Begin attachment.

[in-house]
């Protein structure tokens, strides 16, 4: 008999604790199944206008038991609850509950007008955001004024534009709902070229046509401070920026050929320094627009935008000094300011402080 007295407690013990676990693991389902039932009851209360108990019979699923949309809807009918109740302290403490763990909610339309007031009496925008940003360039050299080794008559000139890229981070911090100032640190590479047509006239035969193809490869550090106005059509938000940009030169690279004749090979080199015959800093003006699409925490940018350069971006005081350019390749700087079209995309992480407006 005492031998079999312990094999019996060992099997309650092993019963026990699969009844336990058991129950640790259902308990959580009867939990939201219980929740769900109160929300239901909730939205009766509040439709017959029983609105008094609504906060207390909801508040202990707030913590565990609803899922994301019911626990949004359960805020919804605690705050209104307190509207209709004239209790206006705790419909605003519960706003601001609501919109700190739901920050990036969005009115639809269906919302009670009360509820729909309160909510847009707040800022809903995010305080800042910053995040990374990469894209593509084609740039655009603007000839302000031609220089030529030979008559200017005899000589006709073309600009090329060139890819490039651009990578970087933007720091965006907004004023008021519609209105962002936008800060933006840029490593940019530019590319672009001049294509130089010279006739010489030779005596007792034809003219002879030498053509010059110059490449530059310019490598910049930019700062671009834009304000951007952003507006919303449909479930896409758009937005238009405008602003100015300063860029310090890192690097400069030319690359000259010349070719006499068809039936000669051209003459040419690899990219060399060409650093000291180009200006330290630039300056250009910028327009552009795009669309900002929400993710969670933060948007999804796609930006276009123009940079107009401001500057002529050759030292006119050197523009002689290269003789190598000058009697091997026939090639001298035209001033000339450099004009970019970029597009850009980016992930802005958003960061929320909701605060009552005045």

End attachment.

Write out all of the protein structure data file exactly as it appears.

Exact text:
[in-house]
């Protein structure tokens, strides 16, 4: 008999604790199944206008038991609850509950007008955001004024534009709902070229046509401070920026050929320094627009935008000094300011402080 007295407690013990676990693991389902039932009851209360108990019979699923949309809807009918109740302290403490763990909610339309007031009496925008940003360039050299080794008559000139890229981070911090100032640190590479047509006239035969193809490869550090106005059509938000940009030169690279004749090979080199015959800093003006699409925490940018350069971006005081350019390749700087079209995309992480407006 005492031998079999312990094999019996060992099997309650092993019963026990699969009844336990058991129950640790259902308990959580009867939990939201219980929740769900109160929300239901909730939205009766509040439709017959029983609105008094609504906060207390909801508040202990707030913590565990609803899922994301019911626990949004359960805020919804605690705050209104307190509207209709004239209790206006705790419909605003519960706003601001609501919109700190739901920050990036969005009115639809269906919302009670009360509820729909309160909510847009707040800022809903995010305080800042910053995040990374990469894209593509084609740039655009603007000839302000031609220089030529030979008559200017005899000589006709073309600009090329060139890819490039651009990578970087933007720091965006907004004023008021519609209105962002936008800060933006840029490593940019530019590319672009001049294509130089010279006739010489030779005596007792034809003219002879030498053509010059110059490449530059310019490598910049930019700062671009834009304000951007952003507006919303449909479930896409758009937005238009405008602003100015300063860029310090890192690097400069030319690359000259010349070719006499068809039936000669051209003459040419690899990219060399060409650093000291180009200006330290630039300056250009910028327009552009795009669309900002929400993710969670933060948007999804796609930006276009123009940079107009401001500057002529050759030292006119050197523009002689290269003789190598000058009697091997026939090639001298035209001033000339450099004009970019970029597009850009980016992930802005958003960061929320909701605060009552005045």